The Firing of Sam Woolidge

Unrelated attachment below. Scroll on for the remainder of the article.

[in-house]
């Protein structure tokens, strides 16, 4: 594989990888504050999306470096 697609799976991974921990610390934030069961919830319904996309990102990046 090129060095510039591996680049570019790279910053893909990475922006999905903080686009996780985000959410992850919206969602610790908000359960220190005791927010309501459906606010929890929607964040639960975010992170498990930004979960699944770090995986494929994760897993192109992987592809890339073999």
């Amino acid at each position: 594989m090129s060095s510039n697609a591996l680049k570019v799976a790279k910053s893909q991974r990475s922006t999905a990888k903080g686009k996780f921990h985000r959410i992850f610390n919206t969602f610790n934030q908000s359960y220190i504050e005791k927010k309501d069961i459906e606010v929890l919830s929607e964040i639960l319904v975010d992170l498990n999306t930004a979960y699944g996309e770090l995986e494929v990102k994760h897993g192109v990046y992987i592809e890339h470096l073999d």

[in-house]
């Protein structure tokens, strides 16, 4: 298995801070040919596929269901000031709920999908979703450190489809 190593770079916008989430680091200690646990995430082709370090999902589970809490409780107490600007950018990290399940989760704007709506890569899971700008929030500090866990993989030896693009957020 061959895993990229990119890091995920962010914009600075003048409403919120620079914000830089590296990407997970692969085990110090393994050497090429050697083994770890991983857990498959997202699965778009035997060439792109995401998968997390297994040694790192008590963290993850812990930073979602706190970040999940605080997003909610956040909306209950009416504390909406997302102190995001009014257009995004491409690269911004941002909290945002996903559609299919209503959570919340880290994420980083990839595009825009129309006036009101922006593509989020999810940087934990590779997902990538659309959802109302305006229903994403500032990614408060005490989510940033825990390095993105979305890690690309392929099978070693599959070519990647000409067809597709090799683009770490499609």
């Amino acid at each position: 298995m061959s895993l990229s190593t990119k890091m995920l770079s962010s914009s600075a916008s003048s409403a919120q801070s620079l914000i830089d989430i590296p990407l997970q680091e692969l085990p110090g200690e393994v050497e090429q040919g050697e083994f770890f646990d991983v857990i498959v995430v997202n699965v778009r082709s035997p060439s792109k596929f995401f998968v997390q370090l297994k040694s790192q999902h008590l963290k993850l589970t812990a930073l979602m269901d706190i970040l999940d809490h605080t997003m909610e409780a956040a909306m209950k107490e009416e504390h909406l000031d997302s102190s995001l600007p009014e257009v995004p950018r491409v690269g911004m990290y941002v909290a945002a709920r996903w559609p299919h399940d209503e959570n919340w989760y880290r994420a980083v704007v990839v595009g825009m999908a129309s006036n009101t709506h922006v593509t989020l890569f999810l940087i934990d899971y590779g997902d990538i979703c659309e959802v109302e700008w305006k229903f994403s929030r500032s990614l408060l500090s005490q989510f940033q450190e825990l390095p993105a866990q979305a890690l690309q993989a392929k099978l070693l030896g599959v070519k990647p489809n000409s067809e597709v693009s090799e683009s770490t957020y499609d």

He leaned back to look at the items lying on the rear passenger seat floorboard. There were watches, nice watches. There were pens. Other fine quality items he’d been given. He’d say they meant nothing to him, but that wouldn’t be the whole truth. In fact, their value was, by any standard, high. But to him, they represented something different than money. They were a trophy of his resistance. A symbol of his stubbornly high self-esteem. He knew what he was worth. And to quit his job at the prodding of those people wishing to skirt past what the company would owe him at retirement, he was not about to give in. Sam was old. He wasn’t a 20-something-year-old, those young men and women willing to work for half their worth just because it meant they had a job. He’d been there already. His career was coming to an end, and everyone knew it. But he wasn’t going to quit, no matter how tough they made it to endure. The parent company was looking out for the parent company’s best interest, and that meant Sam quitting on his own. That way they wouldn’t owe him a thing. But Sam wasn’t giving in. So pricy gifts were given, hoping to soften his resolve. It didn’t work. There they were, on the back seat floorboard. Getting dirty from the bottom of people’s shoes. He didn’t want a nice watch. He wanted to be respected. That kind of motivation cannot be broken easily.

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